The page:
We are now heading towards the main group of the South Shetland Islands and the northern tip of the Antarctic Peninsula. Birds and whales are our only companions on this last stretch to the Seventh Continent. Tomorrow we will be in another world…

South Orkney Islands

 
Today we had the first experience of what is living in the Antarctic. We landed at Orcadas, the Argentine station at Laurie Island, in the South Orkney Islands. We were welcomed at the beach by the base commander and his staff, being the third ship in the season that called on the island. Eleven months had elapsed since they left Argentina and the relief boat is still two months away…
The South Orkney Islands, due to their position at the northern limit of the Weddell Sea, are famous for their difficult ice conditions. They were experienced by the sealers at the beginning of the nineteenth century, by the Scottish explorers that established the first station on the archipelago in 1903 and by the whalers that attempted to earn their living on the islands during the first decades of the twentieth century. Today the ice has been gentle to us.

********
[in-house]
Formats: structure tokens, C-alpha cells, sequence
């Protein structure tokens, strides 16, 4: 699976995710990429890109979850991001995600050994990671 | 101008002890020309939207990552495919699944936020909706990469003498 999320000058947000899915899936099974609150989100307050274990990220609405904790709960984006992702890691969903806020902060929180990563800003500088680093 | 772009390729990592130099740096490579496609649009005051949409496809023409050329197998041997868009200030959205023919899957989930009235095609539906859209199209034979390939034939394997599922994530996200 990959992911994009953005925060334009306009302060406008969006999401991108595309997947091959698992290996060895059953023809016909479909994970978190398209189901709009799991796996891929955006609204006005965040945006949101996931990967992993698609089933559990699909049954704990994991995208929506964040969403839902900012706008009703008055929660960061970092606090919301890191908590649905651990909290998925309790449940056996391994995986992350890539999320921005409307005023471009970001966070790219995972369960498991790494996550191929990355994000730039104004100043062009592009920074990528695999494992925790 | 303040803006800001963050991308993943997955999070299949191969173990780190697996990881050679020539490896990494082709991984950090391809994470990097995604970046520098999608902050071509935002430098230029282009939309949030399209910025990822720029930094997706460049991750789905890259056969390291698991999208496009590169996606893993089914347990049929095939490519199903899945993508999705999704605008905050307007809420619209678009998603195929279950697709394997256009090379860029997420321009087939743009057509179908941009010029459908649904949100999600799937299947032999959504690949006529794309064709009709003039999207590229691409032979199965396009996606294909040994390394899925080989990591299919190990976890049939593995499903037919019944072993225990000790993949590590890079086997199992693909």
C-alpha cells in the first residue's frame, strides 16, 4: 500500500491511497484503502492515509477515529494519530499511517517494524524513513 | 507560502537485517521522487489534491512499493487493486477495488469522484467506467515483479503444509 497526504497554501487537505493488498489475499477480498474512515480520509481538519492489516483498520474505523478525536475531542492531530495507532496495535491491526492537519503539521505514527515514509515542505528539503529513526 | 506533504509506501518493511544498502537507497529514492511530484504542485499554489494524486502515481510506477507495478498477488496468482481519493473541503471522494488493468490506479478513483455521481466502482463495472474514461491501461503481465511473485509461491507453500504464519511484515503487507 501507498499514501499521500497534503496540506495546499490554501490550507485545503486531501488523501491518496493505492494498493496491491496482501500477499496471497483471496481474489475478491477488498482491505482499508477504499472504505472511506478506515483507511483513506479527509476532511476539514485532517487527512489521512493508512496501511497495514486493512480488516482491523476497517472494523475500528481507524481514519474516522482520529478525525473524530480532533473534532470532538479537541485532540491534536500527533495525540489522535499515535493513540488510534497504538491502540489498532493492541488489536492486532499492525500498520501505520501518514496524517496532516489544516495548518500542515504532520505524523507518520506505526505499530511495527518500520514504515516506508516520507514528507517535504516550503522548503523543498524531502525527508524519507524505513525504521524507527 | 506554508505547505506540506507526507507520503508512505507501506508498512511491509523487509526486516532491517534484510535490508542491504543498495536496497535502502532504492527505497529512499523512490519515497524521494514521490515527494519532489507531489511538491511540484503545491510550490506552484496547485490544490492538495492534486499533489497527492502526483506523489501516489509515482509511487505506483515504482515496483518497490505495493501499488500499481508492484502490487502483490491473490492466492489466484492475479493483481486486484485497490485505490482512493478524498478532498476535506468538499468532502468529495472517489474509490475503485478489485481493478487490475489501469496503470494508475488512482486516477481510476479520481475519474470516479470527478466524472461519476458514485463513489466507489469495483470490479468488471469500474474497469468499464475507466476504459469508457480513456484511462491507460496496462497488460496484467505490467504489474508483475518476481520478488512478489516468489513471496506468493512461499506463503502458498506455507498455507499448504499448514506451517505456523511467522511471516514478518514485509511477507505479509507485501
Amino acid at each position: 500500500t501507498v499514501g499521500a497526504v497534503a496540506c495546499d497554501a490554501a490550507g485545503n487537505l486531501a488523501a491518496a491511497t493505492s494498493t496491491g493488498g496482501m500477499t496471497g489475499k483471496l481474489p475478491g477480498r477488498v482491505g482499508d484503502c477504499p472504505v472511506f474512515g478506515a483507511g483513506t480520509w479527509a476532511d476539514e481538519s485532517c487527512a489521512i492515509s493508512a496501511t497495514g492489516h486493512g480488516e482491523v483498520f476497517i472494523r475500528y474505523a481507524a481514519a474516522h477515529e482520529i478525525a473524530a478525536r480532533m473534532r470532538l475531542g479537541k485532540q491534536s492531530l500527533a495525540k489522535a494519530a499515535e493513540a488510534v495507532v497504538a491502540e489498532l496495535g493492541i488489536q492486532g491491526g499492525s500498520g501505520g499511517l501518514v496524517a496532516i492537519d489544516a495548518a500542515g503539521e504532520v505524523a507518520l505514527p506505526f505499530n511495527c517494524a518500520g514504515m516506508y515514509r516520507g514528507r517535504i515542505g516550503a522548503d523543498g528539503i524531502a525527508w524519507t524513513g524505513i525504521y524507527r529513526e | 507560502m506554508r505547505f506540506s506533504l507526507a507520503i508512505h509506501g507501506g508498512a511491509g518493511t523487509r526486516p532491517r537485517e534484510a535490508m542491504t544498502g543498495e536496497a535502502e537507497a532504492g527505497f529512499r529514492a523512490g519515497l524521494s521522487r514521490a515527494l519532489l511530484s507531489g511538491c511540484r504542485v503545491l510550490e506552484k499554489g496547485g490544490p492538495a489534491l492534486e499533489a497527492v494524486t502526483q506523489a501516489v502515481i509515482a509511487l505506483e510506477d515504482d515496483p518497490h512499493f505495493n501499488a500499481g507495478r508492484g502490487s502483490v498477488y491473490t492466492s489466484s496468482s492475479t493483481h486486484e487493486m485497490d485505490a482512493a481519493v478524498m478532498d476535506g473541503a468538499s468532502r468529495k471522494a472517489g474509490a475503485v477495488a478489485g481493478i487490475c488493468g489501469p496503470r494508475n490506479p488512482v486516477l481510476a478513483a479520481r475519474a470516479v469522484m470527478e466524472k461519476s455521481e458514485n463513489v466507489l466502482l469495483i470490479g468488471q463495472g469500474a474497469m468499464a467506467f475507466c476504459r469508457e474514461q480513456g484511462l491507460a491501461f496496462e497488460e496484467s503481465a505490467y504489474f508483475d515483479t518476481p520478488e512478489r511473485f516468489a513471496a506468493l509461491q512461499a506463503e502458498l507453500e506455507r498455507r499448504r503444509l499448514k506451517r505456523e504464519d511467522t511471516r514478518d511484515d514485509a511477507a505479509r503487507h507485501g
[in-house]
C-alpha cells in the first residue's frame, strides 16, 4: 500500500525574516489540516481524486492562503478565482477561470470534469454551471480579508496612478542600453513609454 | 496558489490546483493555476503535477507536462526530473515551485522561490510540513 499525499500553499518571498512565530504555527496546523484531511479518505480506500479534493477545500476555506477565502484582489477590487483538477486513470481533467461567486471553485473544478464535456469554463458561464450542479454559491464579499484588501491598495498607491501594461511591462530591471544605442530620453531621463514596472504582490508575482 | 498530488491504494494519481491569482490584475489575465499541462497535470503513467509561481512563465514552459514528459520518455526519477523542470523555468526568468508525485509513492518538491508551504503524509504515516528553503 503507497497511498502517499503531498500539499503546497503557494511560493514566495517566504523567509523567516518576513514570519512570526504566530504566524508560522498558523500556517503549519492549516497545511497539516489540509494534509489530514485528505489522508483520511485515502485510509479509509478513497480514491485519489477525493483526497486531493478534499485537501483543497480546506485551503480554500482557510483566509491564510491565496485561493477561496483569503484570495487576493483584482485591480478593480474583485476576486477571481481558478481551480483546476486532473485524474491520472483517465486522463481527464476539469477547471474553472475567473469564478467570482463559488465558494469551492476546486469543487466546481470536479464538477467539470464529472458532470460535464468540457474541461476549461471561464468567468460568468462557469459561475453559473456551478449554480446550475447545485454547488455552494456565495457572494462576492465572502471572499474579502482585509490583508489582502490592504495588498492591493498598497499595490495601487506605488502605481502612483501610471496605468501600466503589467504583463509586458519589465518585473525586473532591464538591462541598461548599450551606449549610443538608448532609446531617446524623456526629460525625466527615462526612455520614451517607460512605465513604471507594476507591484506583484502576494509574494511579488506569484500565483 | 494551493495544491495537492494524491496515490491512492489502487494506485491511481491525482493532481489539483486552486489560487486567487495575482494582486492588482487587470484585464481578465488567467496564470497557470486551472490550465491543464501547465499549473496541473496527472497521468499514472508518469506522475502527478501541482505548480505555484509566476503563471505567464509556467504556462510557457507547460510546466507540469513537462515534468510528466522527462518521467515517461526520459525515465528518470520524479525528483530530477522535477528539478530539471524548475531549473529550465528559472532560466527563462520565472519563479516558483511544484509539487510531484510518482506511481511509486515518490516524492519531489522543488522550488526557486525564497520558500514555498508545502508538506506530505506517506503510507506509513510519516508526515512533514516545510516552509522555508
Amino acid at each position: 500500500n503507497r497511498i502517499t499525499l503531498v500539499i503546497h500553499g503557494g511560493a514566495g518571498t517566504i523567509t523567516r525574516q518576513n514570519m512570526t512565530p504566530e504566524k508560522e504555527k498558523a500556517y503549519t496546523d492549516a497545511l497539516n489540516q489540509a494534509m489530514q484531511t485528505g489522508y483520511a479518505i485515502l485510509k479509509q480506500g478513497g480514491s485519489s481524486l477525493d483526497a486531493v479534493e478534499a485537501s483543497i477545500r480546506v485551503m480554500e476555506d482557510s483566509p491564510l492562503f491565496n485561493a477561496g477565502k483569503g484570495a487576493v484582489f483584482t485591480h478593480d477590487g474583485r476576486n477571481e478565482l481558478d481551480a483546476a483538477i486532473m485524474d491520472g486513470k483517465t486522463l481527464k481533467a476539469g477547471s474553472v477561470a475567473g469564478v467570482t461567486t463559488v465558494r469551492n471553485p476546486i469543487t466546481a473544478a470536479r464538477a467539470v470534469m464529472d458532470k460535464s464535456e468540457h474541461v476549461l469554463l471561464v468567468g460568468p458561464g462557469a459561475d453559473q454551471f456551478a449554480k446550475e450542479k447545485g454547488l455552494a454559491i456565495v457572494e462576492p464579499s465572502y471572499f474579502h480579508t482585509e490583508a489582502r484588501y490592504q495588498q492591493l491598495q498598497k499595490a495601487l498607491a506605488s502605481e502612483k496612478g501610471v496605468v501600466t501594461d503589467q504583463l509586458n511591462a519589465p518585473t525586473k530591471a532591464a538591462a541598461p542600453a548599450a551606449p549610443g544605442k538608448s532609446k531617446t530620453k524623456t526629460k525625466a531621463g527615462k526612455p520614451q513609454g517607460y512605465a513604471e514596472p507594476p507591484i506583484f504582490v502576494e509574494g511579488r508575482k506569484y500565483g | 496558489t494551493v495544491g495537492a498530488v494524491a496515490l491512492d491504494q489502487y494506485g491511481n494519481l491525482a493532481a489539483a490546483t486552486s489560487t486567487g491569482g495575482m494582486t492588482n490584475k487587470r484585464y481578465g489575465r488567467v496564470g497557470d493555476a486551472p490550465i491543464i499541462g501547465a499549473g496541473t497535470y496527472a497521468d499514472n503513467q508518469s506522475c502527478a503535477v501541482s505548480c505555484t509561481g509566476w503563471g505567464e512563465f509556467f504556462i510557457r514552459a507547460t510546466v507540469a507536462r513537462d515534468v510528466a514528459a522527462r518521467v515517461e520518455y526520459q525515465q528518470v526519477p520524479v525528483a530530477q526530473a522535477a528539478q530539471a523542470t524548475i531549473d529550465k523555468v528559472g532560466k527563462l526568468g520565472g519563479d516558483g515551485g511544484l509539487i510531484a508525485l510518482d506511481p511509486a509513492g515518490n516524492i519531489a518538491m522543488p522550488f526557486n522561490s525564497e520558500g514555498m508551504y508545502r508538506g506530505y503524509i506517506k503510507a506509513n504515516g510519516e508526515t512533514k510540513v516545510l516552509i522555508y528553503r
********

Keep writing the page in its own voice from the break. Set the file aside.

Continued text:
Orcadas is a kind of living museum. The remains of Omond House, built by the Scottish in 1903, are still visible. So is Moneta house, the first Argentine building at Orcadas, completely restored and named after the first Latin base commander in 1905. The station of the 1930s is nowadays a sort of emergency hut, the magnetic observatories of the 1950s are still in use and what remains of the building burnt in the late seventies will in the near future be converted into laboratories and sleeping rooms for scientists to improve the capacity of the red painted modular living quarters of 1980.
Some Chinstrap, Gentoo and Adelie penguins showed up at the landing beach and a crab eater seal and three leopard seals were resting on the big ice floes that chocked North Bay. And as far as animals go, that was it. The Argentines told us that this year the winter had been long and all the biological cycles in the area are delayed.
We left Orcadas under heavy snowfall and we headed towards Elephant Island, sailing the Weddell Sea waters along the southern shores of Coronation and Signy islands. Weather permitting, tomorrow we will reach Point Wild. After all, we are in the Shackleton Christmas adventure…

Tuesday, 27 December 2011

Scotia Sea


After a slightly bumpy night, today we awoke to calm seas. This enabled our passengers to wander at leisure around the vessel; and perhaps, to take a look at some of the original artifacts of the Fram of Nansen and Amundsen fame, which we have on board as a loan from the famous vessel’s museum in Oslo.